Factories breed complexity
Having maintainable code is great. Maintainable code allows you to deliver improvements faster, happier, and more reliably.
Furthermore, the measures that developers need to take and the strategies that we have to employ to achieve maintainable code have been understood for years, if not decades. Especially in the realm of object-oriented programming, but certainly not exclusively, most of these principles boil down to reducing coupling and system complexity. A system whose parts are coupled as loosely as possible is a modular system; the parts know little of each other and a lot about themselves and they have thin and specific interfaces between each other.
Test-driven development is one of the many tools at a developer's disposal to achieve code quality. Unfortunately, there is a lot of naïveté around the benefits of TDD. A lot of developers see TDD as primarily a tool for verifying system correctness. While TDD does of course offer this benefit, and arguably better than retroactive automated testing, the real benefit of TDD is that it offers short feedback loops that guide the design/architecture of the system.
Since it is accepted that a loosely-coupled modular system is a simpler system, it stands that tools, such as TDD, which guide a design towards modularity and simplicity are good tools. A module that is tightly coupled to another is not easily tested in isolation. However, if the isolated tests are written first, it is difficult to write a passing implementation for that module that maintains such a low degree of coupling. Therefore, good TDD should guide you towards a simpler design (though it is certainly not the only way).
Unfortunately, factories work against this goal. Factories debilitate TDD's ability to give you feedback into the complexity of your design.
To be clear, I am not talking about the Factory Method Pattern
or the Abstract Factory Pattern — both of which can be described
as ways to
decouple a particular implementation
of an object from code for the creation of such an object (Wikipedia). Instead, I am talking about the "factories" for replacing fixtures in tests — something which has seemingly obsessed the Ruby (Rails, especially) community. The two primary Ruby libraries for factory-based fixture replacement are factory_girl and Machinist.
A tool such as Machinist or factory_girl
generates data for the attributes you don't care about, and constructs any necessary associated objects, leaving you to specify only the fields you care about in your test (from Machinist's own README file). This sounds nice at first, because it makes your tests more readable and relevant. However, behind the scenes, these tools are still creating other objects and entities and introducing them into your test environment. By having data and objects in tests that are irrelevant to the functionality that is being tested (in isolation, remember), a developer creates an environment that permits, if not invites, silent dependencies to creep into an implementation.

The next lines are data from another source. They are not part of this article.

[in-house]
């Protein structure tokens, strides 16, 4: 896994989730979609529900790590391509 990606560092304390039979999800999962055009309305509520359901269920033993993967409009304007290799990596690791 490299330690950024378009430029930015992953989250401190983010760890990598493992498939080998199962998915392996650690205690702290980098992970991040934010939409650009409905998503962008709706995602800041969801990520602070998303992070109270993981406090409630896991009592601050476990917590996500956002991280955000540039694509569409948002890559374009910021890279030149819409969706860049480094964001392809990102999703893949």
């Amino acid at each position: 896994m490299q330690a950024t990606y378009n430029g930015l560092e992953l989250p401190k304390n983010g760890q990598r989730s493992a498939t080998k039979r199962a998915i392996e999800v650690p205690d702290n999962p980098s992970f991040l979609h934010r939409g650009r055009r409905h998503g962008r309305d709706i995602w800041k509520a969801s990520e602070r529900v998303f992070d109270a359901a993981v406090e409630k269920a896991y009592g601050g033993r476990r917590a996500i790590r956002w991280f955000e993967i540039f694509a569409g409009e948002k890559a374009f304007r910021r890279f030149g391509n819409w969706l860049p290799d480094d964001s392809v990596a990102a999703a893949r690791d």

Furthermore, and perhaps more significantly, by creating objects (and usually entire hierarchies of objects) with such ease and opacity, you are outright masking the dependencies (*cough* complexity *cough* coupling) between your implementation and those entities. If forced to stub out all those intricacies, the system complexity would be screamingly obvious and a developer would quickly avail herself of a rewrite to reduce complexity or thin out the interface.
Instead of having feedback that guides a developer to simplicity, fixture factories seem to guide developers to complexity by masking dependencies as one-line simplicity. In fact, that one (or five, whatever) line setup is a shotgun blast of environmental dependencies that are hidden from the architect. That complexity will come back for revenge after being ignored for so long.
It seems that factory_girl and Machinist exist to make testing components more convenient. This is, at face value, an admirable and desirable goal. However, in unit tests, the cost is too high for any system of considerable size.
Please, do the right thing and avoid the convenience and "fun" of the factory_girl temptress. You will trend towards a simpler system and as a bonus (in fact, an incredible one) your test suite will likely be exponentially faster which, in turn, will breed simplicity by letting you have more feedback more often.
P.S. It shouldn't go without mention that factories can be absolutely awesome for integration tests. Integration tests aren't used for guiding system design nor testing in isolation so the drawbacks of these tools drop away. However, both factory_girl and Machinist use RSpec as some of their very first usage examples and this troubles me deeply.
P.P.S. A lot of these arguments can be applied to fixtures too. However, they usually don't create hordes of objects invisibly and litter your environment with them. Also, they aren't as slow. But yes, the fewer factories and fixtures in a test, the better.
Update for clarity: Firstly, I am absolutely just talking about unit tests. If you are testing code that integrates with ActiveRecord or number of levels of your stack, then factories and fixtures are certainly defensible (though I still prefer to steer clear). Secondly, I've tried to be careful about where I use the words simple, easy, complex, and difficult. For the definitions that I intend, please watch (at least the first 10 minutes of) Simple Made Easy.